Sunday, December 30, 2012

Revolutionize your Writing

Have you started thinking about your 2013 Writing Resolutions? Consider a writing focus and revolution instead.

Timothy Pychyl, a professor of psychology at Carleton University in Canada, describes resolutions as an effort to reinvent oneself. People make resolutions as a way of motivating themselves, he says. Pychyl argues that people aren't ready to change their habits, particularly bad habits, and that accounts for the high failure rate of resolutions. Another reason for the high failure rate involves unrealistic goals and expectations.

When you make positive affirmations about yourself that you don't really believe, the positive affirmations not only don't work, they can damage your self-esteem.

The other aspect of failed resolutions lies in the cause and effect relationship. You may think that if you have a writing plan this year your entire life will change. When it doesn't, you may get discouraged and then revert to former behaviors.

Take a look at realistic ways to focus and begin your 2013 writing year.

Don't wait till New Year's Eve to make writing resolutions. Make it a year long process. Plan every day to focus on an aspect of writing.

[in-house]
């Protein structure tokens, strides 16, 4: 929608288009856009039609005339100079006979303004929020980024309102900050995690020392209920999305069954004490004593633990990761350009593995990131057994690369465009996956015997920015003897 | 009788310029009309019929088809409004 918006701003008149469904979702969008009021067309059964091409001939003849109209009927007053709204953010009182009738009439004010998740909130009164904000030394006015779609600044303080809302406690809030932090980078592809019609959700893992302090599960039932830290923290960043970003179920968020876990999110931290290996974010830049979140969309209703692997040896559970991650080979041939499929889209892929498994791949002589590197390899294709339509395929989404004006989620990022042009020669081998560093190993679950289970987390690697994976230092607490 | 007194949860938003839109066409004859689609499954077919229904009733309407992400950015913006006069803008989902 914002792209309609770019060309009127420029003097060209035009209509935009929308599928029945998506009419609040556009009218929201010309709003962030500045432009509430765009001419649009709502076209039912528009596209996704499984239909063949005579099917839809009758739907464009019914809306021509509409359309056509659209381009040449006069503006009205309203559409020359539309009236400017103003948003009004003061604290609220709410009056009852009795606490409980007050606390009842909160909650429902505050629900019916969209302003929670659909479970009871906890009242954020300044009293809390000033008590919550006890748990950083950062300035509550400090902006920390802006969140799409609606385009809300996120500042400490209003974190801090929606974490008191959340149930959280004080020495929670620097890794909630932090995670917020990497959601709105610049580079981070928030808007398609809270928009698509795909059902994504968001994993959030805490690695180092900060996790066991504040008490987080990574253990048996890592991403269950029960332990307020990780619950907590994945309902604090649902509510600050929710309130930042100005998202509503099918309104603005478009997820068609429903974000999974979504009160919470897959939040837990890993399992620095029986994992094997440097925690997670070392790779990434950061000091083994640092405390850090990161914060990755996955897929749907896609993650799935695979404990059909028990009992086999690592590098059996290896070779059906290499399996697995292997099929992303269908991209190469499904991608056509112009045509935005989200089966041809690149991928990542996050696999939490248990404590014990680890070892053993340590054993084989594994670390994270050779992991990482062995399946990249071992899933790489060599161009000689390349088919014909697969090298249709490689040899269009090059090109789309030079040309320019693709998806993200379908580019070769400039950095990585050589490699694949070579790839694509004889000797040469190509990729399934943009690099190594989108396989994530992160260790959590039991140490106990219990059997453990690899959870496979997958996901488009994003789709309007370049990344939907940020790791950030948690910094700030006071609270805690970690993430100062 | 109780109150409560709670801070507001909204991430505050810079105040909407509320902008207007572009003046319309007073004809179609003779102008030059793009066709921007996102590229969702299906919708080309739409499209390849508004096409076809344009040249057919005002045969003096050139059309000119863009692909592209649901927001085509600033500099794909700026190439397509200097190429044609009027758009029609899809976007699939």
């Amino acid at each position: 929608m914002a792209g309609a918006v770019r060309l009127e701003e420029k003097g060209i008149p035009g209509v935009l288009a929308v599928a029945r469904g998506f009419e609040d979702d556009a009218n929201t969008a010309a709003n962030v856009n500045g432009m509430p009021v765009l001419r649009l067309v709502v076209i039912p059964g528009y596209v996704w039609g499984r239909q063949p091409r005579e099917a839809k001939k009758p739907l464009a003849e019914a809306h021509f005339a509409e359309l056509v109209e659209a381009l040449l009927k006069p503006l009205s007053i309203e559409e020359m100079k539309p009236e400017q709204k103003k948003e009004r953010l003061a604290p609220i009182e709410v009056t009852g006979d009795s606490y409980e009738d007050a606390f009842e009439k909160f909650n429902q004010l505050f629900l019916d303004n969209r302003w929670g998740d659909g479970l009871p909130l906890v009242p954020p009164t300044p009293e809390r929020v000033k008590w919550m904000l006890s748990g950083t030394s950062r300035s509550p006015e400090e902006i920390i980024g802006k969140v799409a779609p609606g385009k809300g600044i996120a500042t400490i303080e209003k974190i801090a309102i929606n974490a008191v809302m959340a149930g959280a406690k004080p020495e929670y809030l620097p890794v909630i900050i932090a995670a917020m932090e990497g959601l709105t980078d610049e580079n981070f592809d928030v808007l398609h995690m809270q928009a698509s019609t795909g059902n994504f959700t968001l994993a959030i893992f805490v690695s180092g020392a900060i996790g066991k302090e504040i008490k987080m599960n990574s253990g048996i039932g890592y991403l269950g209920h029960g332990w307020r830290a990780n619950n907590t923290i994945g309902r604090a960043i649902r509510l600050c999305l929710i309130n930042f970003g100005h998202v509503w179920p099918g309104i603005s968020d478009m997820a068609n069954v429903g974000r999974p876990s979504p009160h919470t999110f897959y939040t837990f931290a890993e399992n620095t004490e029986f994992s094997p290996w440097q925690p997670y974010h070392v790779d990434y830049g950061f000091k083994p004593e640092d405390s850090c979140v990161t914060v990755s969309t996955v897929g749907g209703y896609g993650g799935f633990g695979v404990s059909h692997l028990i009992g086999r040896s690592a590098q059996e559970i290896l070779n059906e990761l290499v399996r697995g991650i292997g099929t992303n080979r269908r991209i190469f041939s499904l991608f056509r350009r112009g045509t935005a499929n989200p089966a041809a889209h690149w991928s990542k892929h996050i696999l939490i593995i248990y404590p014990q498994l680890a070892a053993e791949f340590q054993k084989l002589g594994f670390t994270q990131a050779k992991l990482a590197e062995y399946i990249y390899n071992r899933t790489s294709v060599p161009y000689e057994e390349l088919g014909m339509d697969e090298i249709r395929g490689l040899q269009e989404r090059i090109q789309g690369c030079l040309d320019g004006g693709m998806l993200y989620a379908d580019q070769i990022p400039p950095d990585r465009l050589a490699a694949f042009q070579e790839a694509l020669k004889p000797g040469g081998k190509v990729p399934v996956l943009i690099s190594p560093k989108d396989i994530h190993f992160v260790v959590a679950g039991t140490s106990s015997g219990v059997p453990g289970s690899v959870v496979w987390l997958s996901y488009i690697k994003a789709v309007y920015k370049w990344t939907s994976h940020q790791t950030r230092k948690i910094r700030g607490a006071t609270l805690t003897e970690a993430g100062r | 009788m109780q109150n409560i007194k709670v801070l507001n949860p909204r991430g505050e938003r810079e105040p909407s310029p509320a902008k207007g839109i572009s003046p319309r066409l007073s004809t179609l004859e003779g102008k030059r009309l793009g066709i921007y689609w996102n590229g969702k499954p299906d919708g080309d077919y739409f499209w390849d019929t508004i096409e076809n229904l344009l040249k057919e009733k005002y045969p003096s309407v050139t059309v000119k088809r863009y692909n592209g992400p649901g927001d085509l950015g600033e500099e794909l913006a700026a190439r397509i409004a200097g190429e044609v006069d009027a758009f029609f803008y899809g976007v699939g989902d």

Set realistic, specific goals. You will write a set number of pages each day, each week or by a set date.

Take small steps. Many people quit writing because their goal requires too big a step all at once. Write three lines and stop.  Write for ten minutes and stop.

Create a support system. Make a pact with a writing accountability buddy.

Celebrate your success between goals. If you write today; you're a writer today. Applaud yourself!

Be mindful. Stay physically, emotionally and mentally aware of your inner state as you write moment by moment. Avoid living in the past or future.

Don't take yourself so seriously. Have fun and laugh when you feel cranky and don't want to write.  Write about cranky.  Write even more.

Revolutionize your writing instead of writing resolutions.

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